Over the past few years, I have been engaging with leaders at a very senior level to help them rise above their personal and professional agendas to greatness. It’s been a most enlightening experience.
Many of the perceptions I had of senior leaders have been blown out of the water. For instance, whereas I once thought that they were generally a courageous bunch, I found that this was not the case. While we were discussing greatness, they were all on fire, agreeing with everything and creating the impression that they were ready to start on their journey to greatness.
They would talk a big game but, when it came to the time for action – actually doing something about it – I would get what I call the “old school friend response” …
You know that old school friend you bump into many years after leaving school (the one you didn’t particularly like)? They say to you, “We must really get together for a drink some time.”
And you say, “Absolutely! We must.” But you have no intention of ever getting together with them and that’s as far as things go.
It was the “old school friend” response I would get from senior leaders. They would say, “Yes, this is great, this is the right thing to do. I want to do this.” But that was as far as things would go and, from there on out, they were very quiet.
That’s simply because they were actually not courageous people and felt they had too much to lose. Now that’s not a criticism of them. Not everybody is courageous. But some people THINK they’re courageous, yet they’re not.
Dictionary.com defines “courageous” as “the quality of mind or spirit that enables a person to face difficulty, danger, pain, etc., without fear; bravery.”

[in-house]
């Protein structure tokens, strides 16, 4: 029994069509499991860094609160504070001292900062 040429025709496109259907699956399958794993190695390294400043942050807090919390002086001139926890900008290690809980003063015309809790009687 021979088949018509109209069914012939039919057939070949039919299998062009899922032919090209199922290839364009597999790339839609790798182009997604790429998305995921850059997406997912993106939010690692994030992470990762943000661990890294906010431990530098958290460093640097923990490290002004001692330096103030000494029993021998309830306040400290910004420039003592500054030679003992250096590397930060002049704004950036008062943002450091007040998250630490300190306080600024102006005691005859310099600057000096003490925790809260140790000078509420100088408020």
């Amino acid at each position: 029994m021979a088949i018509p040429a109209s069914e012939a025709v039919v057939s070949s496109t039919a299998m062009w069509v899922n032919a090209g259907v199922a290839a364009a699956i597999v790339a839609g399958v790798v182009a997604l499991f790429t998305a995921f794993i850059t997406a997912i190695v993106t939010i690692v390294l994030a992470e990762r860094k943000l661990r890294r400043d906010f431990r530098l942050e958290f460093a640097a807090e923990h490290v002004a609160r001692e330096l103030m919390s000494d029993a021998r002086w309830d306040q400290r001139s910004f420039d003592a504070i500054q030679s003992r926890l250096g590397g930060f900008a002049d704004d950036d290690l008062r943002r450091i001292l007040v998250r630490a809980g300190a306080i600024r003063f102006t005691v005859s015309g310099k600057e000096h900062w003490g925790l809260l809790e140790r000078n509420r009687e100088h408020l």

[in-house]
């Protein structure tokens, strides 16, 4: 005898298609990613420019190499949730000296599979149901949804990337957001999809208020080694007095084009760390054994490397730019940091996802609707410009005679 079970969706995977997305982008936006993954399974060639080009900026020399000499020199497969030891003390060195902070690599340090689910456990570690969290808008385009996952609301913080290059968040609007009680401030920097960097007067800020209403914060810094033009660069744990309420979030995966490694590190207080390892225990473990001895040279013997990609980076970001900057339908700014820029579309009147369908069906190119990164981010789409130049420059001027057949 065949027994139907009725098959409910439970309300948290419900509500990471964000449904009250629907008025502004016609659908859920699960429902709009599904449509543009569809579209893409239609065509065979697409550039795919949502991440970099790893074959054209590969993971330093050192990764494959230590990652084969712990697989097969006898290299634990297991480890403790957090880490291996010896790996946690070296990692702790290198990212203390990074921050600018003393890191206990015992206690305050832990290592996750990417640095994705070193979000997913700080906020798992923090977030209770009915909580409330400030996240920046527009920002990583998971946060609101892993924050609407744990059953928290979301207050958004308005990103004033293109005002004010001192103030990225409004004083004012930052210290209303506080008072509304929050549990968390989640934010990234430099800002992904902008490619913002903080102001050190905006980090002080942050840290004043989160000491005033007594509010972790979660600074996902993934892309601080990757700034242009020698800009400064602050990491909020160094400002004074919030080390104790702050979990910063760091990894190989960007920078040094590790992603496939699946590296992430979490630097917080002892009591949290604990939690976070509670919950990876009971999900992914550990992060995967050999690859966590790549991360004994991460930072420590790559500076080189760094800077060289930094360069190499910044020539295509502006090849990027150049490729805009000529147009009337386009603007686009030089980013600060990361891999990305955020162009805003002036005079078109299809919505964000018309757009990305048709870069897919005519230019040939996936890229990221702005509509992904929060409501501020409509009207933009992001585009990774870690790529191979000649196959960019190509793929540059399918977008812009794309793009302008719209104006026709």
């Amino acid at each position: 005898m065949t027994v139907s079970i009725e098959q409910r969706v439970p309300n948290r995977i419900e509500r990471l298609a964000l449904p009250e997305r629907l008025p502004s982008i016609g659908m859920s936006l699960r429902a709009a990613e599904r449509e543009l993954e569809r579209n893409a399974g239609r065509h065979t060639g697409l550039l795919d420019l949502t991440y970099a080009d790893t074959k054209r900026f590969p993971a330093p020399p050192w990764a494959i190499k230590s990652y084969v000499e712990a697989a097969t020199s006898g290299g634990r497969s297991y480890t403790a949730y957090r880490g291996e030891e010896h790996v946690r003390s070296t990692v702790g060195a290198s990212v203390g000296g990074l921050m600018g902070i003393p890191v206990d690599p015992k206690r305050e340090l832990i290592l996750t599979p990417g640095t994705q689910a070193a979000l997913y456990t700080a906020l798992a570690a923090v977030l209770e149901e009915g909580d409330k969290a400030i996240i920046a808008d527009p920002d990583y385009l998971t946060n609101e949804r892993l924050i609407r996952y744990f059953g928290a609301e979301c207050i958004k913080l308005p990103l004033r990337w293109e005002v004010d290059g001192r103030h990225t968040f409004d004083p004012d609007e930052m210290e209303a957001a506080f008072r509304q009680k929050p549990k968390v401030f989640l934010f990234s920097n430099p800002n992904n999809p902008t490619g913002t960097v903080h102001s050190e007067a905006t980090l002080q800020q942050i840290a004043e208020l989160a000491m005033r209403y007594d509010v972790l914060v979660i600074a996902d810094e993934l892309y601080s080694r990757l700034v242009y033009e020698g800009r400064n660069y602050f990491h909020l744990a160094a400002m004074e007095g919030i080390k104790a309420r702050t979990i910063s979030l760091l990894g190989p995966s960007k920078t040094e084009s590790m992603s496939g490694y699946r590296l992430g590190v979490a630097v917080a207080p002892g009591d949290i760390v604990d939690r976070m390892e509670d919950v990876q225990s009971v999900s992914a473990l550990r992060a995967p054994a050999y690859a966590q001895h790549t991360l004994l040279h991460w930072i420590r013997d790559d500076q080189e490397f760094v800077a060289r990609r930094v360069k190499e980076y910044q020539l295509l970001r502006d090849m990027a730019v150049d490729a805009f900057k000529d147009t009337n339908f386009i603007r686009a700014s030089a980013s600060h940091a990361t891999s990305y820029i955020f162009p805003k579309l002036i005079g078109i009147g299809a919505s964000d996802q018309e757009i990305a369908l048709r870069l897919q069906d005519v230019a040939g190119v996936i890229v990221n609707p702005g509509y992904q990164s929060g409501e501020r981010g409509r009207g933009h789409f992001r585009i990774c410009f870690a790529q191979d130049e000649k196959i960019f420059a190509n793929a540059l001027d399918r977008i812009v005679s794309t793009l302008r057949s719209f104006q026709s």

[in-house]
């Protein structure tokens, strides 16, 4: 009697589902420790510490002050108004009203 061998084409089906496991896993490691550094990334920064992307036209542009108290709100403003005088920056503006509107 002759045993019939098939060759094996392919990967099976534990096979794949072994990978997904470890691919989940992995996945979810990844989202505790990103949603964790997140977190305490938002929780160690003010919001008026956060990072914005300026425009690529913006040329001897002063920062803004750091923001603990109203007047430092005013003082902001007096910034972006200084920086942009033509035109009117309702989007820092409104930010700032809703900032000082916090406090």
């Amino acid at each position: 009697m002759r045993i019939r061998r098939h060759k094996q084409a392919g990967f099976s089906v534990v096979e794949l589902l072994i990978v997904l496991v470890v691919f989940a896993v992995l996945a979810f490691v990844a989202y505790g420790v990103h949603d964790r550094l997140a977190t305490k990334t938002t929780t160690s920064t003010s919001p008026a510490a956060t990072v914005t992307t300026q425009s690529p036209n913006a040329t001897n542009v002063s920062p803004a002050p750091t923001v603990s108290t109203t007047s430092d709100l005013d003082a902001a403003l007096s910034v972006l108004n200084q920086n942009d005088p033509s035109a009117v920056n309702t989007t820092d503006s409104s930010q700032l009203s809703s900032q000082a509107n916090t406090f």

One could expand this definition to include facing unpopularity, criticism and so forth. An important point to note is that courage is not only a quality of mind or spirit. It’s also about action – facing difficulty and other unpleasant things.
So, how do you know when you – or anyone else, for that matter – is courageous?
The answer lies not in what they think or say but in what they do. Courageous people often don’t talk big. They simply act big. And THAT is what determines who is courageous and who is not.
Why is courage so important in leaders? Leaders who are not prepared to take action against people who are causing hurt or damage, who are not prepared to take action against corrupt and/or deceitful employees, who are not prepared to take a moral stand against immoral decisions and/or behaviour (I’m not referring to immorality in sexual terms), are simply not courageous.
Courageous leaders will stand up for right and for the greater good even though it may make them unpopular. Courageous leaders will not flinch in the face of criticism by people who disapprove of their actions when those actions don’t suit the critics.
Courageous leaders will root out corruption and will not turn a blind eye to dishonesty and deceit. They will demonstrate compassion and care for the vulnerable and will act on behalf of those who cannot act for themselves.
That’s why courageous leaders will win the love and respect of those they lead because they will act with no bias or favouritism. They will act in the interests of all.
How courageous a leader are you? Do you talk a big game but, when it comes to action, keep very quiet? Or, do you do the right thing when it needs to be done?
Our country and our world need courageous leaders. Will you hear the call of destiny to be a courageous leader? Courage requires great strength of character. Only you know if you have that strength!
Alan Hosking is the publisher of HR Future magazine, www.hrfuture.net, @HRFuturemag, and assists executives to prevent, reverse and delay ageing, and achieve self-mastery.